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EDIT

With the number of responses saying "you can make private things!" below, I'm going to add this to the top as well:

I know you can emulate private variables within a closure. That is not what I'm asking. I'm asking, given the two examples below where I'm "exporting" EVERYTHING from the closure, what is the fundamental difference between these two examples.

Given these two methods of creating objects/methods:

var test = {}

test = (function(){
    var a_method = function(print_me){
        return "hello "+print_me;
    }

    return {print_me: a_method};
})();

test.print_me2 = function(print_me2){
   return "hello "+print_me2;
}

test.print_me('world');
>>> returns "hello world"

test.print_me2('world');
>>> returns "hello world"

I understand that the first method allows for private variables (which as a python developer at heart i don't really care to use), but both seem rather equivilent to me, only the first one looks "cooler" (as in all the big javascript people seem to be doing it that way) and the second way looks very passé.

So, like, what is the difference?

I've looked through the closure questions here -- most of them center around what or why do you use them; I understand their utility, I just want to know why you'd do the first over the second and what benefits it has.

I'd prefer hard evidence over conjecture -- not looking for a "this is how the cool kids are doing it" or "i heard that mozilla does better memory usage when you use a closure", but rather qualitative evidence towards one being 'better' than the other.

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3 Answers 3

up vote 3 down vote accepted

The difference between the methods is the anonymous function wrapper that creates a closure, but also that the first method replaces the entire object while the second method just sets a property in the existing method.

There are different ways of adding methods to an object. You can put them there when you create the object:

var test = {
  print_me: function(text) { return "hello " + text; }
};

You can add a method as a property to an existing object:

var test = {};
test.print_me = function(text) { return "hello " + text; };

You can make a constructor function, and add methods to its prototype:

function Test() {}
Test.prototype.print_me = function(text) { return "hello " + text; };
var test = new Test();

As Javascript has a prototype based object model, the last one is how methods were intended to be created. The other ways are just possible because an object property can have a function as value.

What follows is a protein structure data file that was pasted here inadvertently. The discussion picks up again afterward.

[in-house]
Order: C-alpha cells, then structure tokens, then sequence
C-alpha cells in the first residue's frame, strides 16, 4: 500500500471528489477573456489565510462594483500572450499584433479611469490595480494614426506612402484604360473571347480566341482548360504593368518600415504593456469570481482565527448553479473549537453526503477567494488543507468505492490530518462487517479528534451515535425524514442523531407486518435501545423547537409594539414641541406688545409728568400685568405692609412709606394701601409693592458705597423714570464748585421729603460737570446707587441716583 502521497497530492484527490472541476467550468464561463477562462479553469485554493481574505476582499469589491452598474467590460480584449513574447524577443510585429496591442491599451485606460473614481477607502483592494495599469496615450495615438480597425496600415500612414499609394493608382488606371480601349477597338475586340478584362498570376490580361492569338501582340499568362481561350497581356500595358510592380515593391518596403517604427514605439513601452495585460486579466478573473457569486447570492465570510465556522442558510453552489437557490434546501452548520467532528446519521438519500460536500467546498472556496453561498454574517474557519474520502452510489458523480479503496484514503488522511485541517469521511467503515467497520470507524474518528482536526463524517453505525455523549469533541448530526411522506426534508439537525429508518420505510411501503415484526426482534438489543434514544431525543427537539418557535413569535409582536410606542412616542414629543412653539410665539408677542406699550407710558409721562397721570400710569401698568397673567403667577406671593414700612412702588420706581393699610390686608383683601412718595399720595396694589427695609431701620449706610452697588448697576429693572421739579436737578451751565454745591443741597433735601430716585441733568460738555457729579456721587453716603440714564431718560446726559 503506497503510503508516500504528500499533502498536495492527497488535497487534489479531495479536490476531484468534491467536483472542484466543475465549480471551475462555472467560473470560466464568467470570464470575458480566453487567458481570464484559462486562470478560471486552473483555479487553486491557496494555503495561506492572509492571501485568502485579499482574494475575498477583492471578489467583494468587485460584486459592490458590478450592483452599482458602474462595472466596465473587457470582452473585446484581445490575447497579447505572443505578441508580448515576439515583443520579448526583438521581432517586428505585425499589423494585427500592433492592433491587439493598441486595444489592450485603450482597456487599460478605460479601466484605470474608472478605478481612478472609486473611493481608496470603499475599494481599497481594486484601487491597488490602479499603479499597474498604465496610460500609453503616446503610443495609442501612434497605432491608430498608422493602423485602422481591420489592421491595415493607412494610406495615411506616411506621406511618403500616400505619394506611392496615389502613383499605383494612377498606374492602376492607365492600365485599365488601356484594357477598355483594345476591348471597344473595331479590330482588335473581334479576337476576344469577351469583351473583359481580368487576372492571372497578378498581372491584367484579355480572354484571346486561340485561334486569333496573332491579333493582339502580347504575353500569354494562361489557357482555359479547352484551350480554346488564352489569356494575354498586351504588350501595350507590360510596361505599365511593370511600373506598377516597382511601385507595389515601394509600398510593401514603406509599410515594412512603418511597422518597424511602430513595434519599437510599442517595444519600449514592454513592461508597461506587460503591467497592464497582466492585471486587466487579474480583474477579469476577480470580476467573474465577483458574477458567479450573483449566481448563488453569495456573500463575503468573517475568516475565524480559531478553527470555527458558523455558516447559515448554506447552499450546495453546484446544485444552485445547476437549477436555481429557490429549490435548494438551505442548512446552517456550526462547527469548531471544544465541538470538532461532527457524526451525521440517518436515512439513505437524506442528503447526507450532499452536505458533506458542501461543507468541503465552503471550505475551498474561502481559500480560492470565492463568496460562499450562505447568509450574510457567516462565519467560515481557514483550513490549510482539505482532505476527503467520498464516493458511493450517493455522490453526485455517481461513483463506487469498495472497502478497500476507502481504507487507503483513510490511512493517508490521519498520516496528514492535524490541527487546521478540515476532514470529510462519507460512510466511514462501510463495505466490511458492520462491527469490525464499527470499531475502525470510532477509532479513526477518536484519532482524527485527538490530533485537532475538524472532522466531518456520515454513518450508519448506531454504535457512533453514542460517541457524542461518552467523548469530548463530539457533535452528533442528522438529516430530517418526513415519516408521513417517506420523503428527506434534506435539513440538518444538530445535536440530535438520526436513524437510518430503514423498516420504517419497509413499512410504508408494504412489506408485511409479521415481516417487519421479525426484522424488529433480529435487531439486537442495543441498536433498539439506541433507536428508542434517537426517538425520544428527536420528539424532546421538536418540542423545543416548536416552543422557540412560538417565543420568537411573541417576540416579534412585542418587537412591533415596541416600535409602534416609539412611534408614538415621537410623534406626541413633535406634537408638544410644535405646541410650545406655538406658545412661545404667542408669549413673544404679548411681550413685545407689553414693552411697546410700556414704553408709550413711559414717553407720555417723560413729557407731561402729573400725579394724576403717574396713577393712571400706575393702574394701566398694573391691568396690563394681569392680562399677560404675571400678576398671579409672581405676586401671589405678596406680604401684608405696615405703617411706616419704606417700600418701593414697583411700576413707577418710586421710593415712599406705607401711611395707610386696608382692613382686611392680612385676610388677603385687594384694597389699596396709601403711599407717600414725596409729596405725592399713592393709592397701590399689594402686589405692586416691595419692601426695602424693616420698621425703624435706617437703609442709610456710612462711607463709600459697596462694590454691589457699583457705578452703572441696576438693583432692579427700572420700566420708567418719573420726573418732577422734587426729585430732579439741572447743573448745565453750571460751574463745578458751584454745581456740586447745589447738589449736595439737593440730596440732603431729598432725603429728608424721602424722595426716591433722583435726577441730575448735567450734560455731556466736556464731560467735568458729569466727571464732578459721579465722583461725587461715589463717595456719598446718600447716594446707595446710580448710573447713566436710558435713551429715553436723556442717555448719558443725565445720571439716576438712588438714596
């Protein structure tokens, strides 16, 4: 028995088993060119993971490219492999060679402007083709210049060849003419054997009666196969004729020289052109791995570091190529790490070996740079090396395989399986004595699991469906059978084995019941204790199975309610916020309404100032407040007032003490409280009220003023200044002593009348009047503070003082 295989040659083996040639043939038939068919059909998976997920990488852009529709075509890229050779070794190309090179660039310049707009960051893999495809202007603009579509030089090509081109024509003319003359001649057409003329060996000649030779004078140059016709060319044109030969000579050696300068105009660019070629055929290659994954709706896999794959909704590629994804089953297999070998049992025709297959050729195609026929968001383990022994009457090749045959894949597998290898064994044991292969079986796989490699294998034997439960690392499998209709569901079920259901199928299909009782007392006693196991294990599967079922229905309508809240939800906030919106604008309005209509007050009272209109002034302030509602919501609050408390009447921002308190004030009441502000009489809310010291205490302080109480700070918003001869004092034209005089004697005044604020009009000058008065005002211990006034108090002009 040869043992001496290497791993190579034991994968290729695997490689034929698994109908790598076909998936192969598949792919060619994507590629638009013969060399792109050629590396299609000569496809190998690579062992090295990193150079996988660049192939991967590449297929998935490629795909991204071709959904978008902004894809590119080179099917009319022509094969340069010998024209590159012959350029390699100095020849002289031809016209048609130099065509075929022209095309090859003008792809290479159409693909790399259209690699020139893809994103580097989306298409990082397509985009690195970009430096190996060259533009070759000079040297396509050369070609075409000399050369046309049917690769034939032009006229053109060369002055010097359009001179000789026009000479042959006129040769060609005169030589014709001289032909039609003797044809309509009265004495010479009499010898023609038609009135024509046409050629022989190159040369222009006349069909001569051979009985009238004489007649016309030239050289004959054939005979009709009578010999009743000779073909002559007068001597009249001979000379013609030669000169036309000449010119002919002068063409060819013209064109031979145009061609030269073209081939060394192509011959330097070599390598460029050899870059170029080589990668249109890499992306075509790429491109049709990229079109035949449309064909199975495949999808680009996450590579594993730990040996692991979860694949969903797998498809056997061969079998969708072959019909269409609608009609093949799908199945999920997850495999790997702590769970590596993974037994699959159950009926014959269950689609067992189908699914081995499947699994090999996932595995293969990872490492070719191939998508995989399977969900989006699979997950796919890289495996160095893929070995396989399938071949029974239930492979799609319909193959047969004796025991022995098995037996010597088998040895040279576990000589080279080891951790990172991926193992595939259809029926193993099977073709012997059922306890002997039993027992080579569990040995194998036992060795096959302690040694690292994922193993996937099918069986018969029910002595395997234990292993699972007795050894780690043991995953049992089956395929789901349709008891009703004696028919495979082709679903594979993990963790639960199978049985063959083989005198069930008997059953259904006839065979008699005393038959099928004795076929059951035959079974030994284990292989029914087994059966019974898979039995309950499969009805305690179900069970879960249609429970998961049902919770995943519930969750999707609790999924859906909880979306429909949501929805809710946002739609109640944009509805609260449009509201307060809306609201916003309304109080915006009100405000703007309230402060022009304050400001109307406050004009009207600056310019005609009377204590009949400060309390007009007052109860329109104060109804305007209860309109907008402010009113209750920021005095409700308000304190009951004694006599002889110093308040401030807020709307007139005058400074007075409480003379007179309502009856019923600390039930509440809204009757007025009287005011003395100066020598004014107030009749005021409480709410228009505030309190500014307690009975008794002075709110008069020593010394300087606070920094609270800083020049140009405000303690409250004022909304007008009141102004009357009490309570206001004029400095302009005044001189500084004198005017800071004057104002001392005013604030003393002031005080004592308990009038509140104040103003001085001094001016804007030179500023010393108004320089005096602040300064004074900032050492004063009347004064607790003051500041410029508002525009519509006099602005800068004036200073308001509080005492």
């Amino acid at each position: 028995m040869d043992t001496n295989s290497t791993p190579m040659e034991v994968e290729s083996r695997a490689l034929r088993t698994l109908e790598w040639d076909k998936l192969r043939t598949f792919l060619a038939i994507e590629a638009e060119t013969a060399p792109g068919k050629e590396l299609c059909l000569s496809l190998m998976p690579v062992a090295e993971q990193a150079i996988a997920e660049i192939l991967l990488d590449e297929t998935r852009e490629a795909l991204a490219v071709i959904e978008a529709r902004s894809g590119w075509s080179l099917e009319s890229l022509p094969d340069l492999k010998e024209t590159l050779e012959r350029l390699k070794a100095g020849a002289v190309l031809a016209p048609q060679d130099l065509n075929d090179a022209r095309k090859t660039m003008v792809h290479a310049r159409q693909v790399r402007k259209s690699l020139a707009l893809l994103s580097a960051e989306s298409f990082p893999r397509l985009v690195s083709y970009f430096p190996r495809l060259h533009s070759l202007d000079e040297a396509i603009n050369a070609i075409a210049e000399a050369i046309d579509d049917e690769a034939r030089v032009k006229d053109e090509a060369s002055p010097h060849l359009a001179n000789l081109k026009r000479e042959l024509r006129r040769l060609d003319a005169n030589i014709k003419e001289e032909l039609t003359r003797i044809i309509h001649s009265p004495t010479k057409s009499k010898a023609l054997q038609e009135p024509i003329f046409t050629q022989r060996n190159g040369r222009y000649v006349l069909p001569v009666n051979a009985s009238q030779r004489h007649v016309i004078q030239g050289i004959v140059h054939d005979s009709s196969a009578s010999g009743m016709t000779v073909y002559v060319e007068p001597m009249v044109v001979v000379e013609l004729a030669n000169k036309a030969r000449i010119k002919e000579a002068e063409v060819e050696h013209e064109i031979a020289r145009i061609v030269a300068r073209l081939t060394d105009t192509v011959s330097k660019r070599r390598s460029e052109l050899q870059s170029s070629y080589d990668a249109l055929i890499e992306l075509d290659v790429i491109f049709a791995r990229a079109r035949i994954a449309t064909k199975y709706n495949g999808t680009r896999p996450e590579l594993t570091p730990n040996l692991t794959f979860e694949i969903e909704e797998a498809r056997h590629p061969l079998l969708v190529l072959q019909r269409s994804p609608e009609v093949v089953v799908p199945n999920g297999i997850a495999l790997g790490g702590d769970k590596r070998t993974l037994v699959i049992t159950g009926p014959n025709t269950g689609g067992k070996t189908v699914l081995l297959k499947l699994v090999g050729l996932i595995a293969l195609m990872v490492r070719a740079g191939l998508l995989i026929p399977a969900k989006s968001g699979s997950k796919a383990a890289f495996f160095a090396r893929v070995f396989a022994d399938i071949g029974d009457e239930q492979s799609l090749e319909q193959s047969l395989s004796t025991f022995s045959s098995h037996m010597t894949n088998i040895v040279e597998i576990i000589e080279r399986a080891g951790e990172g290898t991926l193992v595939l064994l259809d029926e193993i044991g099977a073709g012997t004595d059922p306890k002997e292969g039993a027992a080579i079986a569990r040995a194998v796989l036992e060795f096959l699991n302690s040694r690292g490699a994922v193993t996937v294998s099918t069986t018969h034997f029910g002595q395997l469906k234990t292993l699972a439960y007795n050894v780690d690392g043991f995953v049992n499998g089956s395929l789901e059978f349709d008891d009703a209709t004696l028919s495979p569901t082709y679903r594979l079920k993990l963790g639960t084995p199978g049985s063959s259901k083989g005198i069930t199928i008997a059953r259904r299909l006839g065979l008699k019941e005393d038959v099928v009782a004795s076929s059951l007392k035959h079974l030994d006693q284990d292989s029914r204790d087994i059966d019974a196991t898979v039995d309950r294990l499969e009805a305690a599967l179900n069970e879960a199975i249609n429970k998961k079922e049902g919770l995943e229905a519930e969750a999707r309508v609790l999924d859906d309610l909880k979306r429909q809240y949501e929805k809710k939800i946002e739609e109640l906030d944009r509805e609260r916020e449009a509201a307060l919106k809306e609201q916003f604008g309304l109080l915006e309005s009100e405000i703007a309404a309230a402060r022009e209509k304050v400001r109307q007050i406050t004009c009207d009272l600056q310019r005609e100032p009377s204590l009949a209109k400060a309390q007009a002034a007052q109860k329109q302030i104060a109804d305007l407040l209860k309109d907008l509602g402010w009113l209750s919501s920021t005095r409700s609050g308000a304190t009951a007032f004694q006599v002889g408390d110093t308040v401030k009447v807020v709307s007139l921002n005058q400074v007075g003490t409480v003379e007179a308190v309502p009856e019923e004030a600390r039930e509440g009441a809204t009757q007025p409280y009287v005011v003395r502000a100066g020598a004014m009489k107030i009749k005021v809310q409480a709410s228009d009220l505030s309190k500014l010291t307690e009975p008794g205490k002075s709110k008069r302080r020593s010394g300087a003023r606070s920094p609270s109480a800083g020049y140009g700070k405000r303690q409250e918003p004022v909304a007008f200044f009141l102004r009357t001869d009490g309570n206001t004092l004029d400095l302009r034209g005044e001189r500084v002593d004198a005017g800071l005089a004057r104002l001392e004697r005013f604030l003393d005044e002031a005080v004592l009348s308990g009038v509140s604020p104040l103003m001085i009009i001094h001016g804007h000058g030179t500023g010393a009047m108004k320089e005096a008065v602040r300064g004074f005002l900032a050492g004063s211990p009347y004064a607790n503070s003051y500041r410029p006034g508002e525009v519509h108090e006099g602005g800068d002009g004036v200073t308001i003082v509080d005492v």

You can use a function wrapper around any code where you want local variables, so you can do that with the second way of setting the property:

test.print_me2 = (function(){

  var method = function(print_me2) {
    return "hello "+print_me2;
  }

  return method;
})();
share|improve this answer
    
that's a much better answer than before. And yes, I understand I'm setting the object to be the result of the immediately executed function rather than setting a property of said object -- lets assume i'm trying to make just print_me which will be the only property on the test object. What would be the benefits of doing it in a closure rather than doing it as a straight assignment? –  tkone Feb 9 '12 at 13:58
    
@tkone: The benefit of doing it in a closure is just that you have the closure. You can create local variables, so that you don't pollute the global namespace. However, being careful with the global namespace is more of an issue if you are writing library code or plugins. The big library jQuery for example only adds two names to the global namespace. –  Guffa Feb 9 '12 at 14:09
    
ok cool. that's exactly what I was trying to figure out.m I know adding a ton of names to the global namespace is a bad idea (hence using namespacing), but just wanted to know if people were doing closures because they're "hot" or if they served a utility in a case like above. –  tkone Feb 9 '12 at 14:50

In the first example, the closure is used to keep local variables out of the global scope.

var thisIsGlobal = 2;
var test = (function () {
  var thisIsLocal = 3;
  return function () {
    return thisIsLocal;
  };
}());

What you get is a function test which when invoked returns the value of the local variable thisIsLocal. There is no way to change the value of the variable. You can be look at it as to a private variable.

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1  
I really wish javascript had a better way of making private things private... –  Rob Agar Feb 9 '12 at 13:06
1  
"no way" is not entirely correct. Some (old'ish) js engines allow to access the .__parent__ attribute of functions, which infact would allow to access a closured parent scope. –  jAndy Feb 9 '12 at 13:11
    
@JanKuča I understand the scoping issues here -- what I'm asking has nothing to do with private/public or emulation thereof, but rather the difference between the two examples -- one in a closure exporting EVERYTHING and one outside of a closure. –  tkone Feb 9 '12 at 13:55
    
I don't think there is any actual difference between the two. You should use the latter. The self-executing anonymous wrapper doesn't provide any added value. –  Jan Kuča Feb 9 '12 at 14:43

The first method you present (an anonymous function which is executed immediately) keeps your program out of the global scope. Within that private scope you can decide what properties you want to expose as your API:

(function(win){
  var a, b, c = 1;  

  function init(){ 
    return aa(b);
  }

  function exit(){
    if(cc()){
      return a;
    }
  }

  function aa(){
  }

  function bb(){
  }

  function cc(){
  }

  win.myProgram = {init: init,
                   exit: exit };
})(window);


// We now have access to your API from within the global namespace:    
myProgram.init();    
//etc
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